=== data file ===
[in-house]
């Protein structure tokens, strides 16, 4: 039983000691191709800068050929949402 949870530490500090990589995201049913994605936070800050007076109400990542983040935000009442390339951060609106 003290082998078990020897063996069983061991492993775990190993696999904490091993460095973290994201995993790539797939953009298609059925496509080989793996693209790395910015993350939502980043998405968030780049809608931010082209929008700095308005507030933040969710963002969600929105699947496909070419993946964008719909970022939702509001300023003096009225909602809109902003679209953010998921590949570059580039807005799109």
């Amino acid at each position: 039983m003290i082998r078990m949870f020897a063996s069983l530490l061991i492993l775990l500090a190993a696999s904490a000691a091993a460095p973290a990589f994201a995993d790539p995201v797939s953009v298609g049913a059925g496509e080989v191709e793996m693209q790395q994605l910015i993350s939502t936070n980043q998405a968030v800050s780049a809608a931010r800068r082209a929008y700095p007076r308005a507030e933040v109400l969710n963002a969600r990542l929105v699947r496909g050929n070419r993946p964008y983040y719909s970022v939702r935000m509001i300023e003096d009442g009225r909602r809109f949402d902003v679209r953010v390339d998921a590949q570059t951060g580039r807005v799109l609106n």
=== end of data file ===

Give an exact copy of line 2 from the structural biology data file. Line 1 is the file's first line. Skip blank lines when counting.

């Protein structure tokens, strides 16, 4: 039983000691191709800068050929949402 949870530490500090990589995201049913994605936070800050007076109400990542983040935000009442390339951060609106 003290082998078990020897063996069983061991492993775990190993696999904490091993460095973290994201995993790539797939953009298609059925496509080989793996693209790395910015993350939502980043998405968030780049809608931010082209929008700095308005507030933040969710963002969600929105699947496909070419993946964008719909970022939702509001300023003096009225909602809109902003679209953010998921590949570059580039807005799109």